Leonardo da Vinci is about 35 km (22 mi) by car from Rome's historic city centre. The airport is served by a six-lane motorway and numerous buses and taxis.

Incidents and accidents

From the 1960s until the 1980s, the airport experienced significant aircraft hijackings as well as being the scene of two major terrorist attacks and the port of origin for an aircraft bombing in flight—some engendered by Palestinians as part of the Israeli–Palestinian conflict.


  1. 1 2 "EAD Basic". Ead.eurocontrol.int. Retrieved 25 April 2014.
  2. 1 2 Assaeroporti Statistiche
  3. "Fiumicino: Italy's Fast Growing Airport | Italy". Lifeinitaly.com. Retrieved 25 April 2014.
  4. "Expansion projects at Fiumicino". Airport-technology.com. 15 June 2011. Retrieved 25 April 2014.
  5. http://www.anna.aero/2015/04/29/new-airline-routes-launched-21-april-27-april-2015/
  6. http://www.adr.it/documents/10157/554493/Allocazione+Terminal+per+Vettori_24luglio.pdf
  7. http://www.flyaircairo.com/
  8. Air Cairo begin service to Rome from Marsa Alam and Sharm el Sheikh
  9. https://www.routesonline.com/news/38/airlineroute/275770/alitalia-resumes-2-african-routes-in-ns18/
  10. Alitalia, torna il volo Malpensa-Roma che perdeva 6 milioni di euro all'anno Archived 14 November 2017 at the Wayback Machine.
  11. https://www.alitalia.com/it_it/volare-alitalia/news-e-attivita/nuovi-voli/mauritius.html
  12. http://www.agenparl.com/alitalia-volo-diretto-roma-male-dal-31-ottobre-collegamento-tutta-la-stagione-invernale/
  13. "MORE ROUTES AND MORE AIRCRAFT FOR LONDON CITY". British Airways. 29 August 2018. Retrieved 29 August 2018.
  14. Liu, Jim (18 June 2018). "Norwegian confirms W18 Europe long-haul increases". Routesonline. UBM (UK) Ltd. Retrieved 18 June 2018.
  15. Liu, Jim (24 August 2018). "Pobeda adds new European routes from Kaliningrad / St. Petersburg in 4Q18". Routesonline. UBM (UK) Ltd. Retrieved 24 August 2018.
  16. Transavia France begins operatios between Nantes and Rome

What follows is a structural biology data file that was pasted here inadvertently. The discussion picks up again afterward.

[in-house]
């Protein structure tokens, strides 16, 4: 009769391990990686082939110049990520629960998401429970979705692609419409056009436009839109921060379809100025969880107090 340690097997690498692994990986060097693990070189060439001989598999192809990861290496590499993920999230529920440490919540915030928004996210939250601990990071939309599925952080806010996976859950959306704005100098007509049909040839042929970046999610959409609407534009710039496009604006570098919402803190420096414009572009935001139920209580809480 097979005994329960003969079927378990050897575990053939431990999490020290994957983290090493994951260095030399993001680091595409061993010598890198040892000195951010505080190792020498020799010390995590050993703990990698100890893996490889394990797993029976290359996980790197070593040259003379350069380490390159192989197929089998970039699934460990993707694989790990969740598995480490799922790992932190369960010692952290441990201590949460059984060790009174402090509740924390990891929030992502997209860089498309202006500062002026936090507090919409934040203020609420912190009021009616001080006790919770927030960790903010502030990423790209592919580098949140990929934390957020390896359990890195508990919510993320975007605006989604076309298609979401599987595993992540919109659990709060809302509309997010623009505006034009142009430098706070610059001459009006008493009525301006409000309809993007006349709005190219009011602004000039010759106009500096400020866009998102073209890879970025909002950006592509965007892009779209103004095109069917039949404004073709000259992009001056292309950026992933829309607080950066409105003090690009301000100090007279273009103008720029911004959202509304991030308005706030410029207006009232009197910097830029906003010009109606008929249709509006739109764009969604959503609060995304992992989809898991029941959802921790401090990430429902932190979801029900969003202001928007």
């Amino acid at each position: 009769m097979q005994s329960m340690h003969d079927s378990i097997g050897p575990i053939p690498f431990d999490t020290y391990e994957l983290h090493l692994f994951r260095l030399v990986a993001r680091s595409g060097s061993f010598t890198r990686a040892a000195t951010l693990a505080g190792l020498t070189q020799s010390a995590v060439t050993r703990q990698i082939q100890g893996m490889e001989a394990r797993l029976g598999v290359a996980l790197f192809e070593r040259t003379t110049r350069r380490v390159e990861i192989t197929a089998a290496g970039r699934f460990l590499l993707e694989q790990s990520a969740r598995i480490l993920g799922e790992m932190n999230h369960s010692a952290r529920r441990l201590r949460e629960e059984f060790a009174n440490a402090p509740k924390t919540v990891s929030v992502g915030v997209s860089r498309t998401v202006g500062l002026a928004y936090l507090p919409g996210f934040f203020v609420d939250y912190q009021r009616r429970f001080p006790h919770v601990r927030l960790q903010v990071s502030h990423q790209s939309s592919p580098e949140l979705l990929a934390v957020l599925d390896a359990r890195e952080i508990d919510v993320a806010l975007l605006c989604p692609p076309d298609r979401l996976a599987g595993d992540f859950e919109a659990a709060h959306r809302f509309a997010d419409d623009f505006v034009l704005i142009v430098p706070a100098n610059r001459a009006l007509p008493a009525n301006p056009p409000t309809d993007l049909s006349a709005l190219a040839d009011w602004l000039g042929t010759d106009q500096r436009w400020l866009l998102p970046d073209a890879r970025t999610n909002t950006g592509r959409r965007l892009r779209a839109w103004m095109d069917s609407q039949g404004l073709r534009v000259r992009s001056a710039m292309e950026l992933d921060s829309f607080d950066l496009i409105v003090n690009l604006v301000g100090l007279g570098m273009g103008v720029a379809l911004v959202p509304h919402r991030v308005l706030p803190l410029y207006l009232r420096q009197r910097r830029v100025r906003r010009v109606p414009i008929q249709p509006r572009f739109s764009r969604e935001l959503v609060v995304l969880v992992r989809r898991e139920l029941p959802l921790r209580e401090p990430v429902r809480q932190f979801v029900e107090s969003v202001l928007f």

17. "Wizz Air Announces Austrian Base in Vienna with 3 Based Aircraft and 17 New Low-Fare Routes". wizzair.com. Archived from the original on 9 January 2018. Retrieved 9 January 2018.
  18. 1 2 3 "Italy 2016 Civil Aviation Statistics" (PDF) (in Italian). ENAC. 10 March 2017. Retrieved 17 March 2017.
  19. Archived 23 February 2009 at the Wayback Machine.
  20. Flight International. 23 May 1987. 5.
  21. 1 2 Ramsden, J. M., ed. (27 December 1973). "Rome hijacking" (PDF). FLIGHT International. IPC Transport Press Ltd. 104 (3380): 1010. Retrieved 11 February 2015 via flightglobal.com/pdfarchive. ... ran on to the apron and two phosphorus bombs were thrown into the front and rear entrances of a Pan American 707 Celestial Clipper, with 170 passengers on board
  22. 1 2 "Hijacking description: Monday 17 December 1973". aviation-safety.net. Flight Safety Foundation. 11 February 2015. Retrieved 11 February 2015.
  23. Official Italian accident report issued by ANSV and its english translation. Aviation Accidents Database. Retrieved 25 February 2017.
  24.  Posted by foxcrawl at 2:31 am. "Carpatair ATR-72 plane overruns runway on landing in Rome". Foxcrawl. Retrieved 6 February 2013.
  25. Squires, Nick (4 February 2013). "Alitalia paints over crashed plane's markings". Telegraph. Retrieved 13 February 2013.
  26. Matt Blake (30 September 2013). "Alitalia plane carrying 151 passengers crash lands in Rome after its landing gear fails to open in a storm | Mail Online". London: Dailymail.co.uk. Retrieved 17 January 2014.